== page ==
Christophe Bertrand, senior analyst at Enterprise Strategy Group, a division of TechTarget, said Metallic's expansion into Salesforce and new databases is the right strategy for the vendor, as it is going after what customers want. COVID-19 has driven more organizations to adopt cloud and SaaS. As businesses go through this IT modernization and transformation, the best thing for Metallic and other vendors to do is cover a wide range of environments and offer flexible methods to deploy data protection.
"I think Metallic is expanding in the right direction. It's focused on supporting the modern enterprise in very complex times," Bertrand said.
Commvault's Metallic investment pays off
Commvault this week also reported its best financial quarter ever during the Commvault FutureReady Virtual Investor Event. Its total revenue of $188 million represented a 7% year-over-year increase, and its total software and products revenue of $88.6 million represented a 16% year-over-year increase. Annualized Recurring Revenue (ARR), which is the value of all active contracts, grew to $507 million, an increase of 11%.
Commvault CFO Brian Carolan said before fiscal year 2018, less than 10% of Commvault's revenue was recurring. Today, recurring revenue makes up 58% of the company's total software revenue. Carolan said, "This was a gratifying quarter for us," as it represented the vendor's investments into Metallic, HyperScale X and other sources of recurring revenue bearing fruit.
Commvault CEO Sanjay Mirchandani said 40% of Metallic customers were new to Commvault, which he predicted will lead to other purchases and opportunities in the future. He attributed this figure to Metallic's products being granular and easy to consume for customers.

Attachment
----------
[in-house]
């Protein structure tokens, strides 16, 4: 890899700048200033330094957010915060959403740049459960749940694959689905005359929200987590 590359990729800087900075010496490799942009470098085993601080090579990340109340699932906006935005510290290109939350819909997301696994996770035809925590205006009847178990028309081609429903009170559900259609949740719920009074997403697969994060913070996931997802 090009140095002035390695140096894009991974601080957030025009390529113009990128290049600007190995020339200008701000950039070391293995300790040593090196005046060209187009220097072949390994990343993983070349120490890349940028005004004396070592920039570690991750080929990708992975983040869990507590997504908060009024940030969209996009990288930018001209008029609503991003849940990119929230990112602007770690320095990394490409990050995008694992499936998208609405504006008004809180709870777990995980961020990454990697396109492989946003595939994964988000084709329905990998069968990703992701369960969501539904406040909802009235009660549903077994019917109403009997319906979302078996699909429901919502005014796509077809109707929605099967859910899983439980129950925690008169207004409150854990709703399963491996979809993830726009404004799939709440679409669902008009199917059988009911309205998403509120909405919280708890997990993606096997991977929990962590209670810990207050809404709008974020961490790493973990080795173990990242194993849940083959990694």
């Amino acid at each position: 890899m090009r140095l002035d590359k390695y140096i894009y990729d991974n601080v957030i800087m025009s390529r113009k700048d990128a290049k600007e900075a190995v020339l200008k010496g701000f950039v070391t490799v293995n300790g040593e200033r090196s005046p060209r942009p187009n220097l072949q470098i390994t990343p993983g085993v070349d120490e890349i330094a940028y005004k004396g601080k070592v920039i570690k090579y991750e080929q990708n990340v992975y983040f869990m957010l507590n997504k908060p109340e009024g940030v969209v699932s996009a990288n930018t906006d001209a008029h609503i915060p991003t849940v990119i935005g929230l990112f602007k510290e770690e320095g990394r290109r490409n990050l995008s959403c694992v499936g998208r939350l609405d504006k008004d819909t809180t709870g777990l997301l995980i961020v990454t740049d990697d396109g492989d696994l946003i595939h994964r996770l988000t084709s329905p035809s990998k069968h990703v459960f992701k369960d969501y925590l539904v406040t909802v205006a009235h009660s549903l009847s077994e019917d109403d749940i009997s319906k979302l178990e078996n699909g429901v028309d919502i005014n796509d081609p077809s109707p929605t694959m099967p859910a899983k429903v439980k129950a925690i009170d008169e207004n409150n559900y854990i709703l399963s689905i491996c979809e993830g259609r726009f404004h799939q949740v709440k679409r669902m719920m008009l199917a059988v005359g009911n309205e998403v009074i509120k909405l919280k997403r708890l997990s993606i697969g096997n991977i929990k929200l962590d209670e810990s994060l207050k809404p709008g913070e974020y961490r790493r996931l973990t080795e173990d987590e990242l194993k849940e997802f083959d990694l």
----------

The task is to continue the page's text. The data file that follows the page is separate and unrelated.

"CIOs are concerned about digital transformation. Our portfolio is aligned to that journey," Mirchandani said during the virtual event.
Bertrand said Commvault's good quarter was a result of good planning and execution that he's been watching unfold since Mirchandani joined in February 2019. Mirchandani led the Hedvig acquisition and Metallic's launch, and his strategy paid off a little under two years later. Bertrand added that COVID-19 and the resulting cloud and SaaS adoption were certainly a factor, but he considered Commvault's successful quarter due to skill more than luck.
"It's a direct reflection of his leadership," Bertrand said of Mirchandani's success with Commvault.
Now that Metallic has reached what Bertrand described as "a comfortable critical mass of coverage," he believes the next opportunity will lie in use cases beyond data protection -- something Commvault had already been building toward. Bertrand said he wouldn't be surprised to see Metallic products focused on e-discovery, compliance and data life cycle management coming soon.
Johnny Yu covers enterprise data protection news for TechTarget's Storage sites SearchDataBackup and SearchDisasterRecovery. Before joining TechTarget in June 2018, he wrote for USA Today's consumer product review site, Reviewed.com.